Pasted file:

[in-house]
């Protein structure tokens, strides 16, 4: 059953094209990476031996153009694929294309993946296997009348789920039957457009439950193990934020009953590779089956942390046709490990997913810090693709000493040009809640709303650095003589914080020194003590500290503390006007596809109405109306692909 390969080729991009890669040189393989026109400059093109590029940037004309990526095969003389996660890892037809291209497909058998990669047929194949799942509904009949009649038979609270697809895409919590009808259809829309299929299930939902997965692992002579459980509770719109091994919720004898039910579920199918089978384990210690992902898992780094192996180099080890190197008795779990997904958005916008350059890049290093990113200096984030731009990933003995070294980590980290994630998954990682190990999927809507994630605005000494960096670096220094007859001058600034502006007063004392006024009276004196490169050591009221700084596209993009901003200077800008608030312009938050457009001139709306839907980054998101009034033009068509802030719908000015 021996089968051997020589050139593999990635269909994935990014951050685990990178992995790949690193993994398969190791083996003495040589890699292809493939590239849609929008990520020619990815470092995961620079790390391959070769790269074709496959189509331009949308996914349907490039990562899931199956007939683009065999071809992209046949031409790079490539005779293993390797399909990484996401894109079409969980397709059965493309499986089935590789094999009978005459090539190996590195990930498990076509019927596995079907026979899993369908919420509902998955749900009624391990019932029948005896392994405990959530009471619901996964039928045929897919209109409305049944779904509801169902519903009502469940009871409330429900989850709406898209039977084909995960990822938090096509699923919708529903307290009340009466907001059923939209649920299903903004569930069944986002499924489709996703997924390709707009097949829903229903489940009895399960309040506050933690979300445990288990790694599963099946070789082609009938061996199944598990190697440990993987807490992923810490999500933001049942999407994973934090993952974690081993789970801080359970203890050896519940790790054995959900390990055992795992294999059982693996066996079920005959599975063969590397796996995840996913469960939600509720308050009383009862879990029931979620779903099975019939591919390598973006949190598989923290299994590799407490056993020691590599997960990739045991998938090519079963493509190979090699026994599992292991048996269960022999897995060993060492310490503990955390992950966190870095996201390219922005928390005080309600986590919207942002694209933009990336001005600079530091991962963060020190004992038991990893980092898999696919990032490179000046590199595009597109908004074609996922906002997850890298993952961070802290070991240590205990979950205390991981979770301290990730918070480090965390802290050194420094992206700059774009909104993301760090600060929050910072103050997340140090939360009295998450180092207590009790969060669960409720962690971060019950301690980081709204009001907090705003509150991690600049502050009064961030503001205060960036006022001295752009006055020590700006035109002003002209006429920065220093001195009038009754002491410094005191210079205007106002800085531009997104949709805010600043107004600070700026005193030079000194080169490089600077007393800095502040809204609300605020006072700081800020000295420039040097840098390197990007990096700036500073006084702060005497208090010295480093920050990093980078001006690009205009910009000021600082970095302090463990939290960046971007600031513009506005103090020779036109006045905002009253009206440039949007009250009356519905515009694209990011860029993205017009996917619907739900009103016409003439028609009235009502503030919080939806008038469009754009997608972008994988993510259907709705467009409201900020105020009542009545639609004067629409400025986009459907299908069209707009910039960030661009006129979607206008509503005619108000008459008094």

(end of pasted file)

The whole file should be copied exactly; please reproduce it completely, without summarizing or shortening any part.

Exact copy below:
[in-house]
């Protein structure tokens, strides 16, 4: 059953094209990476031996153009694929294309993946296997009348789920039957457009439950193990934020009953590779089956942390046709490990997913810090693709000493040009809640709303650095003589914080020194003590500290503390006007596809109405109306692909 390969080729991009890669040189393989026109400059093109590029940037004309990526095969003389996660890892037809291209497909058998990669047929194949799942509904009949009649038979609270697809895409919590009808259809829309299929299930939902997965692992002579459980509770719109091994919720004898039910579920199918089978384990210690992902898992780094192996180099080890190197008795779990997904958005916008350059890049290093990113200096984030731009990933003995070294980590980290994630998954990682190990999927809507994630605005000494960096670096220094007859001058600034502006007063004392006024009276004196490169050591009221700084596209993009901003200077800008608030312009938050457009001139709306839907980054998101009034033009068509802030719908000015 021996089968051997020589050139593999990635269909994935990014951050685990990178992995790949690193993994398969190791083996003495040589890699292809493939590239849609929008990520020619990815470092995961620079790390391959070769790269074709496959189509331009949308996914349907490039990562899931199956007939683009065999071809992209046949031409790079490539005779293993390797399909990484996401894109079409969980397709059965493309499986089935590789094999009978005459090539190996590195990930498990076509019927596995079907026979899993369908919420509902998955749900009624391990019932029948005896392994405990959530009471619901996964039928045929897919209109409305049944779904509801169902519903009502469940009871409330429900989850709406898209039977084909995960990822938090096509699923919708529903307290009340009466907001059923939209649920299903903004569930069944986002499924489709996703997924390709707009097949829903229903489940009895399960309040506050933690979300445990288990790694599963099946070789082609009938061996199944598990190697440990993987807490992923810490999500933001049942999407994973934090993952974690081993789970801080359970203890050896519940790790054995959900390990055992795992294999059982693996066996079920005959599975063969590397796996995840996913469960939600509720308050009383009862879990029931979620779903099975019939591919390598973006949190598989923290299994590799407490056993020691590599997960990739045991998938090519079963493509190979090699026994599992292991048996269960022999897995060993060492310490503990955390992950966190870095996201390219922005928390005080309600986590919207942002694209933009990336001005600079530091991962963060020190004992038991990893980092898999696919990032490179000046590199595009597109908004074609996922906002997850890298993952961070802290070991240590205990979950205390991981979770301290990730918070480090965390802290050194420094992206700059774009909104993301760090600060929050910072103050997340140090939360009295998450180092207590009790969060669960409720962690971060019950301690980081709204009001907090705003509150991690600049502050009064961030503001205060960036006022001295752009006055020590700006035109002003002209006429920065220093001195009038009754002491410094005191210079205007106002800085531009997104949709805010600043107004600070700026005193030079000194080169490089600077007393800095502040809204609300605020006072700081800020000295420039040097840098390197990007990096700036500073006084702060005497208090010295480093920050990093980078001006690009205009910009000021600082970095302090463990939290960046971007600031513009506005103090020779036109006045905002009253009206440039949007009250009356519905515009694209990011860029993205017009996917619907739900009103016409003439028609009235009502503030919080939806008038469009754009997608972008994988993510259907709705467009409201900020105020009542009545639609004067629409400025986009459907299908069209707009910039960030661009006129979607206008509503005619108000008459008094």